How appropriate, I thought, looking up from the canopy of oaks to the hill where E.O. Lawrence’s 184-inch cyclotron began separating the U-235 needed for the Hiroshima bomb. But there, too, stood the monumental and arcaded flank of Memorial Stadium modeled on the Roman Coliseum. Mumford taught a few classes at Cal but was not offered a position here since he had never received his B.A. and — as a friend who was there told me — the faculty grew tired of his harping upon the danger posed by the superior nuclear weapons the university makes. Here is how Mumford concluded his section on Rome:

"From the standpoint of both politics and urbanism, Rome remains a significant lesson of what to avoid: its history presents a series of classic danger signals to warn when life is moving in the wrong direction. Whenever crowds gather in suffocating numbers, whenever rents rise steeply and housing conditions deteriorate, whenever a one-sided exploitation of distant territories removes the pressure to achieve balance and harmony nearer at hand, there the precedents of Roman building almost automatically revive, as they have come back today: the arena, the tall tenement, the mass contests and exhibitions, the football matches, the international beauty contests, the strip-tease made ubiquitous by advertisement, the constant titillation of senses by sex, liquor, and violence — all in true Roman style. So, too, the multiplication of bathrooms and the over-expenditure on broadly paved motor roads, and above all, the massive collective concentration on glib ephemeralities of all kinds, performed with supreme technical audacity. These are symptoms of the end: magnifications of demoralized power, minifications of life. When these signs multiply, Necropolis is near, though not a stone has yet crumbled. For the barbarian has already captured the city from within. Come, hangman! Come, vulture!"

Mumford died in 1990. His ecologically-informed writings are considered by some to be dated, and tiresomely preachy.
The fault, meanwhile, strains under a quarter billion tons of hydraulic slickens like a cocked and loaded gun.

Thursday, February 22, 2007

Second Walk

Second argument: on memory.

This typing now, and any writing we might do, and the video-camera and web-post that LA Wood has done: all attempts at remembering what actually happened, what cannot be repeated, the historico-biological reality just lived. In our arguments, of course, we continue to abide by one of our two fundamental concepts, that Biology is a historical science, i.e. a science of things that are dependent on the trajectory of their past and are projected into the future along uncertain paths. A historical science cannot predict with certainty or decide a priori which path the process will follow into the future. All we can do –-and this is indeed scientific-- is try to remember and to do so with mindfulness of the future. For us in biology –-unlike physicists us who live in the mid-scale problem of juggling death for a laugh, bearing children into the abyss of thermodynamic inevitability and non-linear time, for us who decided by virtue of being born and keeping ourselves alive that we would surf over this as if there was solidity in the wave, as if the world was moving along with us over linear time, Earthly space and Carbon-based biologies-- for us all there is is remembering with mindful expectation of the future. Remembrance of the moment as it becomes future, the place we left for that in which we become. Just like our Academic Walks. Just like our Walks, argument-lines as they are, anchored in the humus-memory Under-the-Oaks.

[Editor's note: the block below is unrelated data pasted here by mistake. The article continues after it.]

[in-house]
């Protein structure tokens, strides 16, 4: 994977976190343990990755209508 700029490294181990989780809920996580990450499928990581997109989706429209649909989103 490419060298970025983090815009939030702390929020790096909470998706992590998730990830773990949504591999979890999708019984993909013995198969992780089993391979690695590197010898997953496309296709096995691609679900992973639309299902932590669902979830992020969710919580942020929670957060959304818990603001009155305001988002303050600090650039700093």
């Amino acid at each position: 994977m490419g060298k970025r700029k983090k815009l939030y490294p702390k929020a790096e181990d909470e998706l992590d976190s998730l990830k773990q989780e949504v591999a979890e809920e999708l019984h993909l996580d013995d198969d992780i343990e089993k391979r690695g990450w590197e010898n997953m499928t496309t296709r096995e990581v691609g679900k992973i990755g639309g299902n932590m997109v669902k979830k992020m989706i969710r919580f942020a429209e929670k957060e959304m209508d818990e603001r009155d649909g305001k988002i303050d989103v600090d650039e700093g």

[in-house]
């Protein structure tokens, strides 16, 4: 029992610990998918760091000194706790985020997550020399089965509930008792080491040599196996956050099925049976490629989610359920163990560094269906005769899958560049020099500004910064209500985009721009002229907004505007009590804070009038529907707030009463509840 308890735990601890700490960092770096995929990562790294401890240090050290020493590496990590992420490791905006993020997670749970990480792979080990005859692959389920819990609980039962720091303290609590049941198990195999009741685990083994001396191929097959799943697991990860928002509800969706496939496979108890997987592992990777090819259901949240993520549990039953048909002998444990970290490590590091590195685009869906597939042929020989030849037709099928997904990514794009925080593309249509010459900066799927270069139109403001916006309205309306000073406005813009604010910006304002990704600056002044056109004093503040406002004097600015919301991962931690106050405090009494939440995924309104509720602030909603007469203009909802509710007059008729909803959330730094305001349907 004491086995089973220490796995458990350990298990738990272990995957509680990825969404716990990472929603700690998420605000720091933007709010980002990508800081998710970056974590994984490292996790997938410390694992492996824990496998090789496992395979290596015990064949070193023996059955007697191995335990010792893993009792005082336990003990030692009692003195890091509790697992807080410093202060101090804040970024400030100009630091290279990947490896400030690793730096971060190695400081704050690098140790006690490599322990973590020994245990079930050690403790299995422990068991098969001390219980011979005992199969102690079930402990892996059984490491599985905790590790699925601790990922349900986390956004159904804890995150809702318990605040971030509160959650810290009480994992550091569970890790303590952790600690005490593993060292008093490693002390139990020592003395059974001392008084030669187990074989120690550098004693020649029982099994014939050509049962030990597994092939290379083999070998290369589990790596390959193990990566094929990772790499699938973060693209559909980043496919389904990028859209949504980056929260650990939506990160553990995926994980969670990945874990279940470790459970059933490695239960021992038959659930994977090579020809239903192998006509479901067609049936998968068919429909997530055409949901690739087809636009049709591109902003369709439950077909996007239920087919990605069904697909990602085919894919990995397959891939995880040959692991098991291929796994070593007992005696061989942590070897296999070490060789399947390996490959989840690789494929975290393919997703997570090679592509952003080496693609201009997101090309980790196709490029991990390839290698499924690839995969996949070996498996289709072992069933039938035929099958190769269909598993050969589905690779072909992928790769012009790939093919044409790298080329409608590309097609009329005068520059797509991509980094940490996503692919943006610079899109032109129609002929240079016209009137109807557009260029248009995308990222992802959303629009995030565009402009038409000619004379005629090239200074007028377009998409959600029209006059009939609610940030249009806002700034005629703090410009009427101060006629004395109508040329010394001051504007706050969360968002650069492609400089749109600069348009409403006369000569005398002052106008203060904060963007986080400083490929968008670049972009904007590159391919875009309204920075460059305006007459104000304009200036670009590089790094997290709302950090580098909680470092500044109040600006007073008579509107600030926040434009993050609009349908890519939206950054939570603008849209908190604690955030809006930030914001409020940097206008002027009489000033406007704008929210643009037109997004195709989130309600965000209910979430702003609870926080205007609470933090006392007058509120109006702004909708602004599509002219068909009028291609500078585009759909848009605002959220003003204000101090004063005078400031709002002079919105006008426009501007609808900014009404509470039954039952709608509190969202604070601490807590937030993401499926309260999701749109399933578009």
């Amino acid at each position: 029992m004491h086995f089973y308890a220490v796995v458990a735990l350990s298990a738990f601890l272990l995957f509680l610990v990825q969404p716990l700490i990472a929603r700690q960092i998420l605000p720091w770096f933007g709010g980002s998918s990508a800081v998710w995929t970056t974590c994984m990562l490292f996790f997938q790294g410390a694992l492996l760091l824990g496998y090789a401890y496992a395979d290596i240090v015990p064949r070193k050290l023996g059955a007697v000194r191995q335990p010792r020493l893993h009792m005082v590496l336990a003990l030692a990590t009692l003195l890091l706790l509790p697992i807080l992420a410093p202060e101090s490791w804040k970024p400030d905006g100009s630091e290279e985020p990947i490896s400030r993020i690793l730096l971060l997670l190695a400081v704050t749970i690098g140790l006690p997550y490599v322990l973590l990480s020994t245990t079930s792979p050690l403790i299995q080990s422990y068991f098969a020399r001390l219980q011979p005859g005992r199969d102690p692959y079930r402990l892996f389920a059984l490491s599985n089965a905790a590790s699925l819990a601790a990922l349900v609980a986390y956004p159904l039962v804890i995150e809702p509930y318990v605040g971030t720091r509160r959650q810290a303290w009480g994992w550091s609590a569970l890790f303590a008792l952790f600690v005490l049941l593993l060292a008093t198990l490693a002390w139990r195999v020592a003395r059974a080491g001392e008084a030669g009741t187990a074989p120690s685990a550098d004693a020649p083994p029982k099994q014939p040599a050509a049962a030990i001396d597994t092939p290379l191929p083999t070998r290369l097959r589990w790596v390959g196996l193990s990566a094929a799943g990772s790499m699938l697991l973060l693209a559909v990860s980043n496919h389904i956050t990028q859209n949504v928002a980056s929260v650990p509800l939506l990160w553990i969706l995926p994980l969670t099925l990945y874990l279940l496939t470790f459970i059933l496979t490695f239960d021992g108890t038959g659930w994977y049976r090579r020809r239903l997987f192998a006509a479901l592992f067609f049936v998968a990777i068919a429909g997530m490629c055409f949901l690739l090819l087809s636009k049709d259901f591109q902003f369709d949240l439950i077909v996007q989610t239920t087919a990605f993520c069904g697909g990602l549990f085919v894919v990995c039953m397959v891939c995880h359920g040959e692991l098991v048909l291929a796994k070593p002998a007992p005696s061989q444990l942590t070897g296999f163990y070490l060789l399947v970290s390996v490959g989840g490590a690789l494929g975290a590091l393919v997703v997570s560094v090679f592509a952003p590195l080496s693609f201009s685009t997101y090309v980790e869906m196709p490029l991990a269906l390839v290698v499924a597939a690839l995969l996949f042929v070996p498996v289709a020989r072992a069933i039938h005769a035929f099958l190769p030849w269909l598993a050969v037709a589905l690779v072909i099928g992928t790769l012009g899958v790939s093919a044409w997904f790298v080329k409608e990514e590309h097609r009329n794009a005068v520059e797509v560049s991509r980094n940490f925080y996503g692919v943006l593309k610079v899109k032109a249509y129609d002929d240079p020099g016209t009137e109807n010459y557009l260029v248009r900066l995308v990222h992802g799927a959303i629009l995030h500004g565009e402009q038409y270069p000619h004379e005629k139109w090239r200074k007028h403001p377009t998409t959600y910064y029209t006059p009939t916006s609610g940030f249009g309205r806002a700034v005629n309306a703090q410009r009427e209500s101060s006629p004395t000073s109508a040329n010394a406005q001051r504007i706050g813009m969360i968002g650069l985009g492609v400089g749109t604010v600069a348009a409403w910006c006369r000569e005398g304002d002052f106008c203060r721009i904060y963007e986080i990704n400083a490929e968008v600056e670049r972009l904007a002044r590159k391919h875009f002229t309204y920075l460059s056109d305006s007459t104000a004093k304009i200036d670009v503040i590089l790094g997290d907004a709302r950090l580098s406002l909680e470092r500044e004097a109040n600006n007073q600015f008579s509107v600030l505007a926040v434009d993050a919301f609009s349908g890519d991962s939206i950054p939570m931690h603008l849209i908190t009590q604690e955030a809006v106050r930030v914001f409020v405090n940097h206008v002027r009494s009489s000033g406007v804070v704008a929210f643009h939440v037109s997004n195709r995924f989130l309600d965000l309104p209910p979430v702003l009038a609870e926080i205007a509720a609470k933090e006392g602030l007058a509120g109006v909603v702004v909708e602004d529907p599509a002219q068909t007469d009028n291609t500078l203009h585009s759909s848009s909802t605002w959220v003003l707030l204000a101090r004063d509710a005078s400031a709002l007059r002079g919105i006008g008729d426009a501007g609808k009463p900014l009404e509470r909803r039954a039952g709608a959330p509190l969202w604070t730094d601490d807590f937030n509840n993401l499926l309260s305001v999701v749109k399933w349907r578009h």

Yesterday with Gray Brechin we remembered many things. Of course we would – the man would almost make you believe that all past could be recovered through his eyes, and every detail to mind about the future could be answered through his mouth, his pen. We remembered, thanks to John García (for whose Hood from Princeton years I am thankful – see adjacent blog entry) that these Academic Walks are really the remembrance of a practice that used to be well developed and widely honoured in times before the print-press: Art of Memory. Not a simple memorization method, but a practice that allows our visual brain to reach arguments in depths of history (memory) that would otherwise be inaccessible, Art of Memory explicitly assigns rhetorical value to specific sequences of places: “walks”. The ancient Greeks, self-obsessed and fond of their own buildings as they were, shrunk these walks into memory palaces, indoor representations of the outdoors. Soon enough this rarefied view of a simple walk was rejoined by the jewish tradition with its deadly fixation in the para-normal, which took the walk literally out of this world and placed it in the mythical spaces of super-human kings and warriors. Even Giordano Bruno, apparently, sought this idea in the circles of cosmic orbits, trying to find that ideal –-a-historical, thus impossible-- understanding of the world of here and now.